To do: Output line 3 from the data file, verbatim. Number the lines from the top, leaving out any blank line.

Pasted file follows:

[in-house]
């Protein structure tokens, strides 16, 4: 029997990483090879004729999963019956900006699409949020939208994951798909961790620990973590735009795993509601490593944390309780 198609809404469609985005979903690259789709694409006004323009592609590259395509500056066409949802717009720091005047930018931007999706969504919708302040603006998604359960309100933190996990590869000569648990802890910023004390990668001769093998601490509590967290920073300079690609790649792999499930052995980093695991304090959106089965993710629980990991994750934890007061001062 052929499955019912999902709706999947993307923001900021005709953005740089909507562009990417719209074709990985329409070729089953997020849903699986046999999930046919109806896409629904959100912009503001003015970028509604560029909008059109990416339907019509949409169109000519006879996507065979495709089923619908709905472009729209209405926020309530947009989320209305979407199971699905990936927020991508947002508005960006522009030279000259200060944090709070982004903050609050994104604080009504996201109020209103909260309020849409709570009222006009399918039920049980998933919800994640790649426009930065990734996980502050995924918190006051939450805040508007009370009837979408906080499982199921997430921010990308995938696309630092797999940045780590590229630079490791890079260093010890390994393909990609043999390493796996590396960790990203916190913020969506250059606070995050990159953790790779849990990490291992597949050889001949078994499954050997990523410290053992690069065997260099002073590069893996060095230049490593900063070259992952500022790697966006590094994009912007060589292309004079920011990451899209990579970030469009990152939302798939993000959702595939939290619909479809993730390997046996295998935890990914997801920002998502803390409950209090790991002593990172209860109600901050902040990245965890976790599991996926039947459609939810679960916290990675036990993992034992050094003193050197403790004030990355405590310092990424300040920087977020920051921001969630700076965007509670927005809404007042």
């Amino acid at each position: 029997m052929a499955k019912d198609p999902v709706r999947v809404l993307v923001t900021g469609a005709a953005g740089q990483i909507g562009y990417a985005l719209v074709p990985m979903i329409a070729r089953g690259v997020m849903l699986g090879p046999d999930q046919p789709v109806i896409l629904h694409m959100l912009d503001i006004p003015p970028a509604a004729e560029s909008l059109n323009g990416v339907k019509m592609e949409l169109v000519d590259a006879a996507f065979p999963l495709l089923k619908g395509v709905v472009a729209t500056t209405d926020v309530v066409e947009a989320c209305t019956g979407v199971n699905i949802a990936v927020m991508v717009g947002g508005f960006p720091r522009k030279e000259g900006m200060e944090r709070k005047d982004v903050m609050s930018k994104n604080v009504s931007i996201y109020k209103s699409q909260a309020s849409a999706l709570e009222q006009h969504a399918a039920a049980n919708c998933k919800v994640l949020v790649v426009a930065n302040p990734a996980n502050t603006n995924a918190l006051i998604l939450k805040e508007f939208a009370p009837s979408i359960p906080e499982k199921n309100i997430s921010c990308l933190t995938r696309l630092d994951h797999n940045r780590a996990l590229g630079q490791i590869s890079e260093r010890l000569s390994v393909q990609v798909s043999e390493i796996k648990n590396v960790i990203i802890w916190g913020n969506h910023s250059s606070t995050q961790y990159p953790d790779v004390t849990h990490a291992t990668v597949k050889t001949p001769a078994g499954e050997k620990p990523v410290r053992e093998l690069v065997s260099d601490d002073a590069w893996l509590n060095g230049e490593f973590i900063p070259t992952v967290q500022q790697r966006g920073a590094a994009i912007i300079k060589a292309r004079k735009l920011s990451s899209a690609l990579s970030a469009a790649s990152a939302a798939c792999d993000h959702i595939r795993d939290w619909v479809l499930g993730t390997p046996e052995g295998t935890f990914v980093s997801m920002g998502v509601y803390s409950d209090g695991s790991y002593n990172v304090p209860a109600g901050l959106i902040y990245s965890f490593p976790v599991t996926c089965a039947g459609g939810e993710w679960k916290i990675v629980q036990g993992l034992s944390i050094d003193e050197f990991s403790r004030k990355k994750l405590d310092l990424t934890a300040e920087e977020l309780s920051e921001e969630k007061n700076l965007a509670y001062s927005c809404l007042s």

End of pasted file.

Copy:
């Amino acid at each position: 029997m052929a499955k019912d198609p999902v709706r999947v809404l993307v923001t900021g469609a005709a953005g740089q990483i909507g562009y990417a985005l719209v074709p990985m979903i329409a070729r089953g690259v997020m849903l699986g090879p046999d999930q046919p789709v109806i896409l629904h694409m959100l912009d503001i006004p003015p970028a509604a004729e560029s909008l059109n323009g990416v339907k019509m592609e949409l169109v000519d590259a006879a996507f065979p999963l495709l089923k619908g395509v709905v472009a729209t500056t209405d926020v309530v066409e947009a989320c209305t019956g979407v199971n699905i949802a990936v927020m991508v717009g947002g508005f960006p720091r522009k030279e000259g900006m200060e944090r709070k005047d982004v903050m609050s930018k994104n604080v009504s931007i996201y109020k209103s699409q909260a309020s849409a999706l709570e009222q006009h969504a399918a039920a049980n919708c998933k919800v994640l949020v790649v426009a930065n302040p990734a996980n502050t603006n995924a918190l006051i998604l939450k805040e508007f939208a009370p009837s979408i359960p906080e499982k199921n309100i997430s921010c990308l933190t995938r696309l630092d994951h797999n940045r780590a996990l590229g630079q490791i590869s890079e260093r010890l000569s390994v393909q990609v798909s043999e390493i796996k648990n590396v960790i990203i802890w916190g913020n969506h910023s250059s606070t995050q961790y990159p953790d790779v004390t849990h990490a291992t990668v597949k050889t001949p001769a078994g499954e050997k620990p990523v410290r053992e093998l690069v065997s260099d601490d002073a590069w893996l509590n060095g230049e490593f973590i900063p070259t992952v967290q500022q790697r966006g920073a590094a994009i912007i300079k060589a292309r004079k735009l920011s990451s899209a690609l990579s970030a469009a790649s990152a939302a798939c792999d993000h959702i595939r795993d939290w619909v479809l499930g993730t390997p046996e052995g295998t935890f990914v980093s997801m920002g998502v509601y803390s409950d209090g695991s790991y002593n990172v304090p209860a109600g901050l959106i902040y990245s965890f490593p976790v599991t996926c089965a039947g459609g939810e993710w679960k916290i990675v629980q036990g993992l034992s944390i050094d003193e050197f990991s403790r004030k990355k994750l405590d310092l990424t934890a300040e920087e977020l309780s920051e921001e969630k007061n700076l965007a509670y001062s927005c809404l007042s």